Drugs taken by tens of millions of people for acid reflux may contribute to heart disease, according to a Houston study, the latest and most serious red flag yet raised about possible harmful effects from long-term use.
In mouse models and human cultures, Methodist Hospital researchers found that proton pump inhibitors, or PPIs, caused blood vessels to constrict, a development that could lead to a number of cardiovascular problems if continued for a prolonged period of time. Those problems include hypertension and a weakened heart.
"Our data shows that PPIs impair the ability of blood vessels to relax," said Dr. John Cooke, chair of Methodist's cardiovascular services and the study's principal investigator. "It's definitely concerning - patients taking proton pump inhibitors may want to talk to their doctor about switching to another drug to protect their stomachs."
Cooke called for further investigation to determine whether the drugs are dangerous. He said Methodist and Stanford University, its partner in the new study, have already launched follow-up research looking at the effect of proton pump inhibitors in both former patients and new patients on the drug.
Cooke said the study, online at the journal Circulation, explains previous observations that people on proton pump inhibitors are at risk for a second heart attack. He said the findings also suggest the drugs may cause cardiovascular problems in people who've not previously had heart issues.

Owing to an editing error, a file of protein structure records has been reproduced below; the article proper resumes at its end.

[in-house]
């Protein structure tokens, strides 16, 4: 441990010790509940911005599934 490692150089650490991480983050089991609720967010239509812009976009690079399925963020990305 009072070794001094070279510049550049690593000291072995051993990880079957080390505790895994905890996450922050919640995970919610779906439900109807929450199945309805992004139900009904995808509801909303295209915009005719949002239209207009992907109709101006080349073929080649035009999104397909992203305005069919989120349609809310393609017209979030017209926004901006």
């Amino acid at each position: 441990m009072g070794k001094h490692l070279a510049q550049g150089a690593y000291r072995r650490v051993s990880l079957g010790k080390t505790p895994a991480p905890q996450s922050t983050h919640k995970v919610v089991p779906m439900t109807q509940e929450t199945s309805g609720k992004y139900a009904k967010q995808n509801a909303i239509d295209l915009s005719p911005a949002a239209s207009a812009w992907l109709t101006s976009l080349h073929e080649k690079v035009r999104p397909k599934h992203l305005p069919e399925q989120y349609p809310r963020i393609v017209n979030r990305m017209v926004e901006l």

Proton pump inhibitors, such as Prilosec, Prevacid and Nexium, are used to treat a wide range of stomach disorders, most notably gastroesophageal acid reflux, or severe heartburn. Available both over the counter and with a prescription, they are the third highest-selling class of drugs in the United States.
Cooke said they are great at reducing stomach acidity, but were never approved for long-term use.
The study adds to a host of concerns about proton pump inhibitors, already the subject of Food and Drug Administration warnings issued for associations with an increased risk of bone fractures and an infection, Clostridium difficile, particularly dangerous in elderly patients. Studies also have found they may reduce the absorption of important nutrients, vitamins and minerals, as well as medications, and that they may leave users at increased risk of developing pneumonia.
Though the FDA recommends proton pump inhibitors be taken for eight to 12 weeks, experts say they breed dependency. Some patients stay on them for life.
Proton pump inhibitors work by suppressing the movement of protons into the intestine, which reduces the amount of acid there and in the stomach. But Cooke's study found the drugs also cause an increase in a chemical that suppresses the production of nitric oxide, proven to relax and protect arteries and veins.
In tissue cultures, Methodist researchers found proton pump inhibitors led to a 25 percent increase in the chemical that suppresses nitric oxide production. In mice, they found the drugs reduced blood vessel relaxation by more than 30 percent.